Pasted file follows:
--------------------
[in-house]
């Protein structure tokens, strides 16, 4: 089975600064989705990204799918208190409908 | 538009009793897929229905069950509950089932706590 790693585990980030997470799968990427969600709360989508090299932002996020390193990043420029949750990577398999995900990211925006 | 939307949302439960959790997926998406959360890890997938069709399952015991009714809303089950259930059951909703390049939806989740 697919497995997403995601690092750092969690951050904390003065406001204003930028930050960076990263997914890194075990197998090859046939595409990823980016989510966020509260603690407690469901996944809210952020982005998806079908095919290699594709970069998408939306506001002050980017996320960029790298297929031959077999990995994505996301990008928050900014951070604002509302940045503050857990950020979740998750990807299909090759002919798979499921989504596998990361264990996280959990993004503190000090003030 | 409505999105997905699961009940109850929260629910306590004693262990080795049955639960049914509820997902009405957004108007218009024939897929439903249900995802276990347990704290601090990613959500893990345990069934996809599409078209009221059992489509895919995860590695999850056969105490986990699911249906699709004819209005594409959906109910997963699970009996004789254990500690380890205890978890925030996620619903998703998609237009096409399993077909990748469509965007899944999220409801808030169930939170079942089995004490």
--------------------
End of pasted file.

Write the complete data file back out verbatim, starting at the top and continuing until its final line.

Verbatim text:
[in-house]
């Protein structure tokens, strides 16, 4: 089975600064989705990204799918208190409908 | 538009009793897929229905069950509950089932706590 790693585990980030997470799968990427969600709360989508090299932002996020390193990043420029949750990577398999995900990211925006 | 939307949302439960959790997926998406959360890890997938069709399952015991009714809303089950259930059951909703390049939806989740 697919497995997403995601690092750092969690951050904390003065406001204003930028930050960076990263997914890194075990197998090859046939595409990823980016989510966020509260603690407690469901996944809210952020982005998806079908095919290699594709970069998408939306506001002050980017996320960029790298297929031959077999990995994505996301990008928050900014951070604002509302940045503050857990950020979740998750990807299909090759002919798979499921989504596998990361264990996280959990993004503190000090003030 | 409505999105997905699961009940109850929260629910306590004693262990080795049955639960049914509820997902009405957004108007218009024939897929439903249900995802276990347990704290601090990613959500893990345990069934996809599409078209009221059992489509895919995860590695999850056969105490986990699911249906699709004819209005594409959906109910997963699970009996004789254990500690380890205890978890925030996620619903998703998609237009096409399993077909990748469509965007899944999220409801808030169930939170079942089995004490």